Ten Blooms for December.

Gardener, if you listen, listen well:

Plant for your winter pleasure, when the months

Dishearten; plant to find a fragile note

Touched from the brittle violin of frost.’

From ‘The Garden’. Vita Sackville-West

I love the outline of trees against a violet winter sky.  I love the texture and shape of evergreens without the distraction of flowers.  I planted a large part of my garden to enjoy in winter, with coloured bark and interesting foliage. But the icing on the cake of course, are the delicate looking flowers which brave the worst of the winter weather.  None of them are flamboyant; most are shy and retiring and you have to seek them out. Many of them are fragrant because they rely on scent to entice any bees brave enough to be out and about.

Each month when I write about my ten favourite blooms  I try to stick with plants that are blooming in their proper season. December is the most challenging month for finding ten beautiful blooms to recommend,  because many of my favourites don’t really get going until later in January and February.

I’ll start with my favourite flowering shrub. It is the Winter Sweet, Chimonanthus praecox and it comes from China. It grows to about seven feet tall. I love the flowers which look like pale lemon claws. They open from little round buttons. Graham Stuart Thomas said they are dirty cream. Actually the colour is variable; some are primrose yellow and I have seen one in Cambridge Botanical Gardens which is white. They have inner petals which are maroon.

Chimonanthus praecox

The scent of these flowers is fabulous; it is spicily sweet and a small sprig fills the room with a wonderful fragrance. The drawback is that it needs a warm, sunny position, preferably in front of a south-facing wall to flower well. This wouldn’t matter if it didn’t look so coarse and unattractive in summer. I get round the problem by growing a viticella clematis up it. I have never succeeded in striking cuttings but it has little lantern- like seed cases full of seeds. They germinate readily but do not start to bloom until they are about seven years old. I grew mine from seed about twenty years ago. It moved around with me during a turbulent time in my life and clearly resented being dug up four times in three years; it showed its resentment by not flowering for a few years. This year it is full of bloom and looking happy again, I think it has decided that it has come home.

Chimonanthus praecox with last year’s seedheads

The Christmas rose, Helleborus niger lives up to its name most years and blooms on Christmas Day. I used to have one with huge flowers called ‘Potter’s Wheel’, but I haven’t come across it for some years. This plant grows in woodland in its natural habitat so it likes partial shade and lots of leaf mould. Unfortunately, slugs enjoy munching on the flowers.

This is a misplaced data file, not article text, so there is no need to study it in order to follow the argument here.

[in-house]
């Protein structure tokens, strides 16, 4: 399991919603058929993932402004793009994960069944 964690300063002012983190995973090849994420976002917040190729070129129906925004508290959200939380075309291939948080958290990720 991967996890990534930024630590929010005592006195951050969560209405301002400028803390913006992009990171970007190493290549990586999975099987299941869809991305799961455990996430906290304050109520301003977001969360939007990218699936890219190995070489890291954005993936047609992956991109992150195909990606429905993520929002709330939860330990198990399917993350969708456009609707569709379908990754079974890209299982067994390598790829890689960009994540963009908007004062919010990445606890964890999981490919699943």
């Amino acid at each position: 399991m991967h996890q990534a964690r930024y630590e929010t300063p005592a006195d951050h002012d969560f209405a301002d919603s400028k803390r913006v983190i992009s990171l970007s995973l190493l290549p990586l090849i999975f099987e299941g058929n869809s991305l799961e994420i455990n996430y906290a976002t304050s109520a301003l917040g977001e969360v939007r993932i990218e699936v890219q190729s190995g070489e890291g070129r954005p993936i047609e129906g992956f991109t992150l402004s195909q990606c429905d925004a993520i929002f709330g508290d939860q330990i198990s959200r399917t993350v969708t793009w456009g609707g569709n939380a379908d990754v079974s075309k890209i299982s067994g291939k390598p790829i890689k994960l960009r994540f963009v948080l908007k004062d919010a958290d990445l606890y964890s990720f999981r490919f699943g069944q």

Helleborus niger

I love Helleborus orientalis and once they get going later in the winter they bloom for months. I decided to have some that I could enjoy in the greenhouse this year, whatever the weather. I chose the lovely hybrid Helleborus ‘Anna’s Red’. This was bred by Rodney Davey and named after Anna Pavord. It has stunning pinky red flowers and marbled leaves.

Helleborus ‘Anna’s Red’

Helleborus ‘Anna”s Red’ leaves

The other hellebore I have in the greenhouse is Helleborus ‘Silver Lace’. When I bought it, I thought it was Helleborus lividus which comes  from Majorca and is not reliably hardy.  Actually it is the Corsican Helleborus argutifolius so it is quite hardy and  can be planted in the garden. I love the silvery, spiny foliage.

Helleborus argutifolius ‘Silver lace’

Skimmia japonica ‘Rubella’ blooms in the spring with pink flowers but I prefer it when it has the dark red buds in winter. It is perfectly hardy in the garden but I have one in a pot in the greenhouse for a bit of colour.

Skimmia japonica ‘Rubella’

Of course snowdrops feature strongly in my top ten December list of favourites. This is the reliable Galanthus ‘Farringdon Double’.

Galanthus ‘Farringdon Double’

Galanthus ‘Remember,Remember’ bloomed for Armistice Day and was still looking good well into December.

Galanthus ‘Remember, Remember’

Also in bloom are several Galanthus elwesii and Galanthus ‘Three Ships’ which reliably blooms for Christmas’.

 Galanthus’ Three Ships’

I suppose I should include viburnums as they obligingly bloom throughout the winter months . I can’t say I love them though. These flowers go a bit brown in the frost and ice but carry on happily when the frost lets up.

Viburnum bodnantense ‘Dawn’

One winter flowering viburnum that is definitely not one of my favourite December blooms is Viburnum tinus. I have it everywhere even though I have dug up several and I do dislike it. The leaves are often covered in white fly and as I have said before it smells awful when it is wet. Someone near here has planted it all the way up his long drive and I should hate to walk there when it has been raining. But having been so rude about it I have to admit that if you remove all the leaves it is quite useful for a vase.